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(506) 2223-1327        Published Tuesday, Aug. 5, 2008, in Vol. 8, No. 154       E-mail us
Jo Stuart
Real Estate
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Chinese firm is sole bidder for third generation cells
By the A.M. Costa Rica staff

There could be a Chinese-produced advanced cell phone network in the cards for Costa Rica.

A consortium composed of Huawei Technologies Co. Ltd. and Huawei Technologies Costa Rica, S.A. was the sole bidder Monday when the Instituto Costarricense de Electricidad opened a proposal for a new third generation 3G wireless service.

There was a problem with the bid. The telecom monopoly estimated the job at $225 million. The Chinese bid is for $583 million. The specifications call for 1.5 million cell lines and more than 500 cell towers. The third generation phones are  capable of video and video conferencing as well as messaging and Internet access.

The Chinese firm Huawei is 20 years old and is the biggest supplier of such services in China. Also involved in the project is the  Banco Centroamericano de Integración Económica.

The telecom company hopes that the new network will begin operation sometime toward the middle of 2009. Under terms of the specifications the company that wins the contract will have 15 months to get the job done, according to the  Instituto Costarricense de Electricidad.
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The contract will be awarded directly, meaning that a lot of paperwork and oversight will be sidestepped.

Western cell phone suppliers told the telecom company last month that they did not like the specifications for the job. The Chinese firm did, too, but appears to have changed its mind.

The telecom monopoly has two months to accept the bid, reject it or accept parts of it, a news release said.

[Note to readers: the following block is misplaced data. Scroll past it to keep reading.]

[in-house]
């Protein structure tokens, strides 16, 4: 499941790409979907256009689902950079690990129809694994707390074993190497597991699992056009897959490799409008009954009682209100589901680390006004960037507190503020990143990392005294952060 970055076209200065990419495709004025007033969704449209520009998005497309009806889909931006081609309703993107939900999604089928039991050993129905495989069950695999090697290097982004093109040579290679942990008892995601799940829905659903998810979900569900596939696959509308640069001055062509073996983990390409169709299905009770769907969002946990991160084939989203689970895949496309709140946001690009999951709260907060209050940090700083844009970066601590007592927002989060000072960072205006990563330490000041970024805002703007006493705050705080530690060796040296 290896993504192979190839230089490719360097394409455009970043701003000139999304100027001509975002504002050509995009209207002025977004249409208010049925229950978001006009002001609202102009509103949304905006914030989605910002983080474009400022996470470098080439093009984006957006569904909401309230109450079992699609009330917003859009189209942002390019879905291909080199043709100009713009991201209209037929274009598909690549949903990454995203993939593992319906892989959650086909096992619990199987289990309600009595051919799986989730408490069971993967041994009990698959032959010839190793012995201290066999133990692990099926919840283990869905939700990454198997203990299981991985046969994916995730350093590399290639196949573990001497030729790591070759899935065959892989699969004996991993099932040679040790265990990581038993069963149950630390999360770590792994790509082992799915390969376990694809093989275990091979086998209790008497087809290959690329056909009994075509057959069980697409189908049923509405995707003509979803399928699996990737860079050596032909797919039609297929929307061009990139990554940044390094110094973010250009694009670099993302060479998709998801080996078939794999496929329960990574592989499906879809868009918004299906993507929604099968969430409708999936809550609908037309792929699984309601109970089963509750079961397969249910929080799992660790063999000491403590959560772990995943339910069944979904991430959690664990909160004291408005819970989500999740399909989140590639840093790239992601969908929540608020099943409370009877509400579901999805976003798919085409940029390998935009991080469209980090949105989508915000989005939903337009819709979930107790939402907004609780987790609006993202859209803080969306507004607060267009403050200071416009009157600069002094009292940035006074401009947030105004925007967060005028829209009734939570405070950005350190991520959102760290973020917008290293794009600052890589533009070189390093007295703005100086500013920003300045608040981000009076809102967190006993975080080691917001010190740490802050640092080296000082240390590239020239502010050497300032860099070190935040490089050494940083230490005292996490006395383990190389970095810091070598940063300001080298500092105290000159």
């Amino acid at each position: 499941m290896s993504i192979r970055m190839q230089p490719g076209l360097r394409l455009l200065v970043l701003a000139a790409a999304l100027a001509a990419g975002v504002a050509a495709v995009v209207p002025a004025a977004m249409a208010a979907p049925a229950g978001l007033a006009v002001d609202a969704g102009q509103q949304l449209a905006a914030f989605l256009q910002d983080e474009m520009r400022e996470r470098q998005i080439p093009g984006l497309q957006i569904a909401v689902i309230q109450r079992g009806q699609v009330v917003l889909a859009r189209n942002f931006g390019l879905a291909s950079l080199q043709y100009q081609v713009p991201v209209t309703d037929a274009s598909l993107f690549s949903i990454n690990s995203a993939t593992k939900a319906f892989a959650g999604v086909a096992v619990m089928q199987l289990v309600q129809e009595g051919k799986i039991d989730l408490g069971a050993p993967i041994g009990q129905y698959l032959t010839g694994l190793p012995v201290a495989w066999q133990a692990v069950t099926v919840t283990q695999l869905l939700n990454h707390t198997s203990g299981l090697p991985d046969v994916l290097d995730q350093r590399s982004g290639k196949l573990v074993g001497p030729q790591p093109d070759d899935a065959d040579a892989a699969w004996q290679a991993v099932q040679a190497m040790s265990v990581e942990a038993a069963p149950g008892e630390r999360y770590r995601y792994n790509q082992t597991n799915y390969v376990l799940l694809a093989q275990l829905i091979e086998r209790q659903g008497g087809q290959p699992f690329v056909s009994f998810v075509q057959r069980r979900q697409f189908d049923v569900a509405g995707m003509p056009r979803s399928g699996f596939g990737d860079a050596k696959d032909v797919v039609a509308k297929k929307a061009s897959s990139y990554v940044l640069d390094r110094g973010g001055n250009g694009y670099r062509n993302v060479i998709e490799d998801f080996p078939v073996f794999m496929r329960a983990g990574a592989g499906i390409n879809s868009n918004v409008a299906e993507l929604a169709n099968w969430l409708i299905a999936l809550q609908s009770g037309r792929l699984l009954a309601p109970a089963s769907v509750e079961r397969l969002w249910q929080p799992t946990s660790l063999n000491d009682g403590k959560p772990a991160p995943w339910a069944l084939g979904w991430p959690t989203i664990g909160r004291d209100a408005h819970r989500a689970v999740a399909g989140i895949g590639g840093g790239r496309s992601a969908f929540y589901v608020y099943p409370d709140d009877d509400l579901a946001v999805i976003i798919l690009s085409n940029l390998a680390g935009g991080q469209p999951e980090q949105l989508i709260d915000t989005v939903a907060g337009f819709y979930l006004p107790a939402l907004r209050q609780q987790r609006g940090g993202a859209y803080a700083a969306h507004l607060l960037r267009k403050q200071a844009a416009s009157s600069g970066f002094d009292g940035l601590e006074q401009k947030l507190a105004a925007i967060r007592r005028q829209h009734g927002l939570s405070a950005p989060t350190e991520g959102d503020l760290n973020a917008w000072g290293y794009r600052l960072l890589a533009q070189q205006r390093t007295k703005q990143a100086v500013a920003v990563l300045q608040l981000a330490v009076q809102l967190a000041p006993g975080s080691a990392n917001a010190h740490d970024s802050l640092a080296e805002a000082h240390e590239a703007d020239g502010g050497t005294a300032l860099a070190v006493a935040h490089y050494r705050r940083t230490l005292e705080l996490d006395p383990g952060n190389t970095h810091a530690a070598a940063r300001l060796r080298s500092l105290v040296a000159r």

Officials hope to have Interamericana open today
By José Pablo Ramírez Vindas
of the A.M. Costa Rica staff

The good news is that transport workers are supposed to reopen the Río Guacimal bridge on the Guanacaste stretch of the Interamericana highway this morning.

The bad news is that many of the nation's bridges are in terrible shape, according to Karla González, the transport minister.

Officials shut down the bridge and the nation's main route to and from the north Saturday after a tractor trailer driver reported that part of the bridge fell when he passed over it. What happened was that a steel support under the 500-ton bridge collapsed. The bridge deck dropped about 45 centimeters, about 18 inches, at a joint with another concrete section. Consequently there was a curb of sorts in the middle of the bridge.

Because officials closed it, no traffic crossed. Bus riders had to walk across the 69-meter (226-foot) 
bridge to waiting vehicles on the other side. Truckers just waited.

Workmen used hydraulic jacks to bring the fallen section up to level, and officials were confident that they would have one lane in operation today.

Minister Gonzalez blamed previous administrations for the state of the bridges, She noted that there are some 1,350 bridge in the country, most built in the 1950s, but there have been no plans for maintenance. The Interamericana bridge was last worked on in 1999 and made ready to carry 40 tons and resist earthquakes, said the ministry.